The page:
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Senate Bill 1241: Early Education
Adds to existing law to provide a minimum age requirement for attendance in pre-kindergarten in school districts which conduct pre-kindergarten.
|01/10/2006||Senate introduced; first reading; to printing|
|01/11/2006||Reported to Education|
|03/03/2006||Reported out to 14th Order|
|03/07/2006||To Senate Floor|
No action requested at this time.
Senator Schroeder has brought S.B. 1241 up for a hearing. This bill, for the first time, would permit public schools to offer pre-kindergarten programs to students as young as four years of age. This is a first step in ultimately lowering even further the compulsory age for all students including those taught at home.
While the bill purports to make these programs optional, history shows us that there will be subsequent pressure to make them mandatory, universal, and funded with taxpayer dollars.
Many education experts have concluded that beginning a child's formal education too early may actually result in burnout and poor scholastic performance later.
Lowering the compulsory attendance age erodes the authority of parents who are in the best position to determine when their child's formal education should begin.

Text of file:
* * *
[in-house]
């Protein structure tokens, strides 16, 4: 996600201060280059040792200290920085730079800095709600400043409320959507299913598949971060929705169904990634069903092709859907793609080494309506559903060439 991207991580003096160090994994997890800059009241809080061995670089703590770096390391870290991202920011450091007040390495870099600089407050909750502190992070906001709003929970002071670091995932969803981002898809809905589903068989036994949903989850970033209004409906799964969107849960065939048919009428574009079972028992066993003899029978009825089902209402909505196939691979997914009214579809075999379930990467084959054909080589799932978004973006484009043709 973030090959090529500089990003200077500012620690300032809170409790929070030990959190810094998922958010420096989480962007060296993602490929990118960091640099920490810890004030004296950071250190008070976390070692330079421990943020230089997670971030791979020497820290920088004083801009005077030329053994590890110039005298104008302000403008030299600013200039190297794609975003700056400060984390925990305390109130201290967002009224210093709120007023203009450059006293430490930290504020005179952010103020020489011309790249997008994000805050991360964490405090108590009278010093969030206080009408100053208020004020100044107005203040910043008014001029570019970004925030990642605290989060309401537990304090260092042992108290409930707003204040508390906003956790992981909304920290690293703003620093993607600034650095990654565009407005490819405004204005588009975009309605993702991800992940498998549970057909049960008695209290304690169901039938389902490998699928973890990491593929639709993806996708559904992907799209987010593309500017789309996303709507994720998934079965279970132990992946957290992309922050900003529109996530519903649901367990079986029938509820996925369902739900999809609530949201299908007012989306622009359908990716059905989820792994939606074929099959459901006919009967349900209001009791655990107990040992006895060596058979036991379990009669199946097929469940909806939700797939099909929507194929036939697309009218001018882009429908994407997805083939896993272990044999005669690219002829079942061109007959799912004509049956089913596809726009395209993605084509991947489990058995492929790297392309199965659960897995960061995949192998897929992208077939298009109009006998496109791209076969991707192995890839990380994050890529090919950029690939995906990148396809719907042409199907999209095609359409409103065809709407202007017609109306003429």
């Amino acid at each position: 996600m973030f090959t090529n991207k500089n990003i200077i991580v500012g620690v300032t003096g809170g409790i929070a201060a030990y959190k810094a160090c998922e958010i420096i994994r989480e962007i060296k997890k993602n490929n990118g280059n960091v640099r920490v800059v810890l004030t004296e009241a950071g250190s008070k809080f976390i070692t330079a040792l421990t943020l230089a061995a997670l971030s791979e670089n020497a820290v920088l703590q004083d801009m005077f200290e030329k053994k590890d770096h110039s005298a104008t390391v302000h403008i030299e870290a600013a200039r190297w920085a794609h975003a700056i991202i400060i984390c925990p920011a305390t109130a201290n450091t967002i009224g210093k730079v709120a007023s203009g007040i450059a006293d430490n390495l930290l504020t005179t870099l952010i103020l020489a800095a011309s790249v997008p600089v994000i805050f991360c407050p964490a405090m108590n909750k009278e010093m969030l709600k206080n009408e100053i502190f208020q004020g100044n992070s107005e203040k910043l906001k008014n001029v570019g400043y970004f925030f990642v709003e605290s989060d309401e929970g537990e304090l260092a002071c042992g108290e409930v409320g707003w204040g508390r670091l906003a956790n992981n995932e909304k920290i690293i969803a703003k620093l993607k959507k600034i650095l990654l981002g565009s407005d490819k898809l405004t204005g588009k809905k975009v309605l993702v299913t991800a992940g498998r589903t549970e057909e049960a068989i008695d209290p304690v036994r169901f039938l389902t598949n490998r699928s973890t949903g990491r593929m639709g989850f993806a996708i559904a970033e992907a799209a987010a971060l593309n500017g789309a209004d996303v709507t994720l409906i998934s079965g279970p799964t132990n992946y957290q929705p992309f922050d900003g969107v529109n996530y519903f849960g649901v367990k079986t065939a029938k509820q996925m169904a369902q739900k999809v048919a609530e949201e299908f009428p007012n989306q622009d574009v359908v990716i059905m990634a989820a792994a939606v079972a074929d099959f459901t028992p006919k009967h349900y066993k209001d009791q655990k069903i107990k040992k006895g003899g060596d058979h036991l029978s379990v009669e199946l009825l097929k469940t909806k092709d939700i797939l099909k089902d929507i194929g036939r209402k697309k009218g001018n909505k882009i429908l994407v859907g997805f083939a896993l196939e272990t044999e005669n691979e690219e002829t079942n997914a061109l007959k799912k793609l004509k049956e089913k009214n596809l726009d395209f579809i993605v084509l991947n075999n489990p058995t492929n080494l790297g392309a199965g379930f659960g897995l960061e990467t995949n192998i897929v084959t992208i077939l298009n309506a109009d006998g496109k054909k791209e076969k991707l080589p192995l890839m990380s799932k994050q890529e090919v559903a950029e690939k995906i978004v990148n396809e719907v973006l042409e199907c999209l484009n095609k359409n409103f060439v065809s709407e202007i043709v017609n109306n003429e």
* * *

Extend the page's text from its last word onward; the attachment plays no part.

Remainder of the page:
Another significant impact of expanding the compulsory attendance age would be an inevitable tax increase to pay for more classroom space and teachers to accommodate the additional students compelled to attend public schools. When California raised the age of compulsory attendance, unwilling students were so disruptive that new schools had to be built just to handle them and their behavior problems, all at the expense of the taxpayer.For more information on compulsory attendance, please see our memorandum "Mandatory Kindergarten Is Unnecessary."
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